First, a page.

The waves are fantastically consistent, mainly becuase Carcavelos works on both NW and SW swells. That opens the summer and the winter, with the latter being better for experiened riders.

Waves differ across the bay. The east end holds more shape and size, offering hollow lefts under the old fortress. They are fast and slabby at points, with hard drop ins if you come straight off the lip. Middle of the beach mellows slightly and can throw in right handers when the swell is more W-NW.

Warning: there are ALWAYS crowds in Carcavelos. We visited in Oct 2020 and the numbers in the water were nothing short of ridiculous. Locals will cut you up and fling boards as bad as the kooks and still try to blame you for it. But thems the rules and what you gotta’ put up with for world-class waves so close to downtown Lisbon.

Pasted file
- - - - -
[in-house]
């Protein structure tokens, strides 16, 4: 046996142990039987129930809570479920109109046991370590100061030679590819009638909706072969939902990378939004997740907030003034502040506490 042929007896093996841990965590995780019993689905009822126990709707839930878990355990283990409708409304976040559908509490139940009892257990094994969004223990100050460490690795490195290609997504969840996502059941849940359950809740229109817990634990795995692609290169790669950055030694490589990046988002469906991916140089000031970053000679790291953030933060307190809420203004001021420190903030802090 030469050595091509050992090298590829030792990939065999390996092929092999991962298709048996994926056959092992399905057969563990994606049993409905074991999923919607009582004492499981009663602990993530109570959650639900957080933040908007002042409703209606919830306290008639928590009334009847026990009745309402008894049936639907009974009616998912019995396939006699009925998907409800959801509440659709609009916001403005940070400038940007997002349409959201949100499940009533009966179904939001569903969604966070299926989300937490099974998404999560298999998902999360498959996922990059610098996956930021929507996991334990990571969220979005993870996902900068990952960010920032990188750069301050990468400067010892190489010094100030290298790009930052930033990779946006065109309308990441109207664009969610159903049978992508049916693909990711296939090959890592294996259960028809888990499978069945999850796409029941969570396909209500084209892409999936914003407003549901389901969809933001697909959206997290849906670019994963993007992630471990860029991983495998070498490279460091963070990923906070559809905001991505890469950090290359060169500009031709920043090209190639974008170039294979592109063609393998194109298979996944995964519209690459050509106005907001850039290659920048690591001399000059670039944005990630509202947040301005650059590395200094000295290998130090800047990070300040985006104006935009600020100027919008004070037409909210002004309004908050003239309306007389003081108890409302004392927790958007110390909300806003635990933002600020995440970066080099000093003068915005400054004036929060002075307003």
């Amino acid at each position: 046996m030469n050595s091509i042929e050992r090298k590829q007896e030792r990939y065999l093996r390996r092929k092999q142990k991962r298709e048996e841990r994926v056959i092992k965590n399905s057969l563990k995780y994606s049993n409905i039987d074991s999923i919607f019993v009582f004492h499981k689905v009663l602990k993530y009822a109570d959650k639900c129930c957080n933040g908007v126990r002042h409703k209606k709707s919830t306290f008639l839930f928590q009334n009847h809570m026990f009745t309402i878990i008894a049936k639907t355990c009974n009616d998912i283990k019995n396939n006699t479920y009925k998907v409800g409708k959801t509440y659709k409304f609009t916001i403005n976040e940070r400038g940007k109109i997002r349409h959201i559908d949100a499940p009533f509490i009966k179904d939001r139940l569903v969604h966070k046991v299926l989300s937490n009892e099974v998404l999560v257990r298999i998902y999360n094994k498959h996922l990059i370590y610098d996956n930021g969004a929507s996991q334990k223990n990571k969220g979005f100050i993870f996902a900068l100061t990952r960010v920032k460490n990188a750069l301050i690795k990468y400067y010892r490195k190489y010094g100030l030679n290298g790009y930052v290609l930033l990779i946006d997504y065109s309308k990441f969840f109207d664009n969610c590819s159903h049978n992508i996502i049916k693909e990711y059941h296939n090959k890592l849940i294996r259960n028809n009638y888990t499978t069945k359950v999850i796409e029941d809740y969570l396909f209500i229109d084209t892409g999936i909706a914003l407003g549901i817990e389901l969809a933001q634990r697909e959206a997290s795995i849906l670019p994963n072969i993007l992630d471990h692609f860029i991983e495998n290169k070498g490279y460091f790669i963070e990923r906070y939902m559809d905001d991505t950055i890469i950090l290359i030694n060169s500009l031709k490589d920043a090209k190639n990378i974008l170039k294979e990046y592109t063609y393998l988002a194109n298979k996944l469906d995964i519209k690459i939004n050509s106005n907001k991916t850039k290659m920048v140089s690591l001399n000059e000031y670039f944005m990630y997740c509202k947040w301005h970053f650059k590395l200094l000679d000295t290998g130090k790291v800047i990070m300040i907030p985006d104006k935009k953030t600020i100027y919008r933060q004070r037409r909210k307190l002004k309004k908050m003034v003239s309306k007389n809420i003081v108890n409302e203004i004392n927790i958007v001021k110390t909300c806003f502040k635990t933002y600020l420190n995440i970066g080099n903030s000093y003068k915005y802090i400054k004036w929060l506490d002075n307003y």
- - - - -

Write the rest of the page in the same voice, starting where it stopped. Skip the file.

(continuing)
The section of reef that pulls off the headland just around from Carca is what offers the wedge lips of Bafureira. Best for intermediate riders and up, the spot needs good paddle power for a quick drop in zone that leads to A-frame lefts and rights. Watch out for rips, localism, and shallow boils.

Sao Pedro

Sao Pedro is one of the more secret spots on the Lisbon coastline after Carcavelos. It works best on SW swells, so mimics the feel of an Algarvian break on stronger summer days. Can be hollow and fast, but also mellow and mushy – it just depends on how much punch there is. Also worth a look in on big NW days when the Atlantic coast to the north is blown out.


The XL star of the Lisbon surf scene is probably Poca. It’s a rocky reef on the Estoril coastline west of the capital that need some strong Atlantic pulses to get working. When that happens, it’s for experienced surfers only thanks to high, wally waves that dump into shallow rocks.